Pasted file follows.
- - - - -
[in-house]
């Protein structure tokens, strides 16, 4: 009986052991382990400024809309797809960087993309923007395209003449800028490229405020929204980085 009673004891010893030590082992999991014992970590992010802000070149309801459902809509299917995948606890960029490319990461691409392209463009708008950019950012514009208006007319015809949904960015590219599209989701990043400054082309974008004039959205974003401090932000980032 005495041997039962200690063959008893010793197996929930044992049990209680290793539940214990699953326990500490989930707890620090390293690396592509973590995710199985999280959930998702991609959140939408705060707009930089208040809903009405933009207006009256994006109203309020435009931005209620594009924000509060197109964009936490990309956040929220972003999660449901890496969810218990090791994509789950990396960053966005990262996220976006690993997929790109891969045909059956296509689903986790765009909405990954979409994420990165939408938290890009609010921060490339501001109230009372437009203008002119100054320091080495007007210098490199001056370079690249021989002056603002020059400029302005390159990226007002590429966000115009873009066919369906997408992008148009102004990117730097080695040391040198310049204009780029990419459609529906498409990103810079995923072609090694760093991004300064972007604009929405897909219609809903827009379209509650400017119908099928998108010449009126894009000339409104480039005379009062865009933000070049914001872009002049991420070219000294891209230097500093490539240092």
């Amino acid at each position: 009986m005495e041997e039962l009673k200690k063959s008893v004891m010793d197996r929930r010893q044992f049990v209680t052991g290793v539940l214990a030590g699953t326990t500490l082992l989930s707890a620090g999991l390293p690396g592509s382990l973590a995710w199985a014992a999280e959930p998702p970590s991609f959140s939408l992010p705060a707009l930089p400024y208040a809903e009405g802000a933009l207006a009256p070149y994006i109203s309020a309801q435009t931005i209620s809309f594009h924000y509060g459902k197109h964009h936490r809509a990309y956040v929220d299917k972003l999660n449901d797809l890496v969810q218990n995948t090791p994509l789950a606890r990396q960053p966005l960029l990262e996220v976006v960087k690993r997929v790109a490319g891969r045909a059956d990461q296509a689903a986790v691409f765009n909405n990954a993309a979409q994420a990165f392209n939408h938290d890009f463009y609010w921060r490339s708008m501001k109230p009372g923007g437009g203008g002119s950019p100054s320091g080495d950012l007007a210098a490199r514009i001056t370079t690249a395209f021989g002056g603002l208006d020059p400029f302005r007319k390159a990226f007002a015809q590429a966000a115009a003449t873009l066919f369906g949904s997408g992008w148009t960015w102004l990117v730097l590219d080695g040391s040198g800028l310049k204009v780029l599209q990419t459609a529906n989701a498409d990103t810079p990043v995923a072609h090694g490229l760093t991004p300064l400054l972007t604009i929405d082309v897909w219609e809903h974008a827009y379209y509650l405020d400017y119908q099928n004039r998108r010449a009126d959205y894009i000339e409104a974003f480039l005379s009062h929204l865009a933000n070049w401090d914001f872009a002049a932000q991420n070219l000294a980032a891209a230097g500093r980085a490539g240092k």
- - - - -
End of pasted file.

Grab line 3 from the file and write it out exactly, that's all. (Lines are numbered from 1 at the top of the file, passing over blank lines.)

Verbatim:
């Amino acid at each position: 009986m005495e041997e039962l009673k200690k063959s008893v004891m010793d197996r929930r010893q044992f049990v209680t052991g290793v539940l214990a030590g699953t326990t500490l082992l989930s707890a620090g999991l390293p690396g592509s382990l973590a995710w199985a014992a999280e959930p998702p970590s991609f959140s939408l992010p705060a707009l930089p400024y208040a809903e009405g802000a933009l207006a009256p070149y994006i109203s309020a309801q435009t931005i209620s809309f594009h924000y509060g459902k197109h964009h936490r809509a990309y956040v929220d299917k972003l999660n449901d797809l890496v969810q218990n995948t090791p994509l789950a606890r990396q960053p966005l960029l990262e996220v976006v960087k690993r997929v790109a490319g891969r045909a059956d990461q296509a689903a986790v691409f765009n909405n990954a993309a979409q994420a990165f392209n939408h938290d890009f463009y609010w921060r490339s708008m501001k109230p009372g923007g437009g203008g002119s950019p100054s320091g080495d950012l007007a210098a490199r514009i001056t370079t690249a395209f021989g002056g603002l208006d020059p400029f302005r007319k390159a990226f007002a015809q590429a966000a115009a003449t873009l066919f369906g949904s997408g992008w148009t960015w102004l990117v730097l590219d080695g040391s040198g800028l310049k204009v780029l599209q990419t459609a529906n989701a498409d990103t810079p990043v995923a072609h090694g490229l760093t991004p300064l400054l972007t604009i929405d082309v897909w219609e809903h974008a827009y379209y509650l405020d400017y119908q099928n004039r998108r010449a009126d959205y894009i000339e409104a974003f480039l005379s009062h929204l865009a933000n070049w401090d914001f872009a002049a932000q991420n070219l000294a980032a891209a230097g500093r980085a490539g240092k």